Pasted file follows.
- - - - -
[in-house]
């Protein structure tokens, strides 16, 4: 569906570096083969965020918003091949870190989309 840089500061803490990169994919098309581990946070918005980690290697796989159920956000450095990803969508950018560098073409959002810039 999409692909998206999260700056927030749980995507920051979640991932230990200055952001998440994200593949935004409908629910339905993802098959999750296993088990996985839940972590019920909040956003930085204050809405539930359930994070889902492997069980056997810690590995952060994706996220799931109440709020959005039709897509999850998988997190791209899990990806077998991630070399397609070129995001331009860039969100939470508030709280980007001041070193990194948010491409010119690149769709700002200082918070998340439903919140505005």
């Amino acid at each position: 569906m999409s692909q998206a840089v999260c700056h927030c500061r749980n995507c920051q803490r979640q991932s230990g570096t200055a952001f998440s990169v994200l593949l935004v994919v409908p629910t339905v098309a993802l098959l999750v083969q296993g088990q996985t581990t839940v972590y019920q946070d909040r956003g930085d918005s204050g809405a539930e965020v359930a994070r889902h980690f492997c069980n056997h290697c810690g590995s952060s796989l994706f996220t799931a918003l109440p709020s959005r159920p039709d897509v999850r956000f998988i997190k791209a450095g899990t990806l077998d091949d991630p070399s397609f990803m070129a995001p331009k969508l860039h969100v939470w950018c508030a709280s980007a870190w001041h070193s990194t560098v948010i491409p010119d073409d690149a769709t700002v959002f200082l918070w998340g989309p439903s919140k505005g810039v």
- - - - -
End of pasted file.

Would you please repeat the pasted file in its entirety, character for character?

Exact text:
[in-house]
């Protein structure tokens, strides 16, 4: 569906570096083969965020918003091949870190989309 840089500061803490990169994919098309581990946070918005980690290697796989159920956000450095990803969508950018560098073409959002810039 999409692909998206999260700056927030749980995507920051979640991932230990200055952001998440994200593949935004409908629910339905993802098959999750296993088990996985839940972590019920909040956003930085204050809405539930359930994070889902492997069980056997810690590995952060994706996220799931109440709020959005039709897509999850998988997190791209899990990806077998991630070399397609070129995001331009860039969100939470508030709280980007001041070193990194948010491409010119690149769709700002200082918070998340439903919140505005």
């Amino acid at each position: 569906m999409s692909q998206a840089v999260c700056h927030c500061r749980n995507c920051q803490r979640q991932s230990g570096t200055a952001f998440s990169v994200l593949l935004v994919v409908p629910t339905v098309a993802l098959l999750v083969q296993g088990q996985t581990t839940v972590y019920q946070d909040r956003g930085d918005s204050g809405a539930e965020v359930a994070r889902h980690f492997c069980n056997h290697c810690g590995s952060s796989l994706f996220t799931a918003l109440p709020s959005r159920p039709d897509v999850r956000f998988i997190k791209a450095g899990t990806l077998d091949d991630p070399s397609f990803m070129a995001p331009k969508l860039h969100v939470w950018c508030a709280s980007a870190w001041h070193s990194t560098v948010i491409p010119d073409d690149a769709t700002v959002f200082l918070w998340g989309p439903s919140k505005g810039v």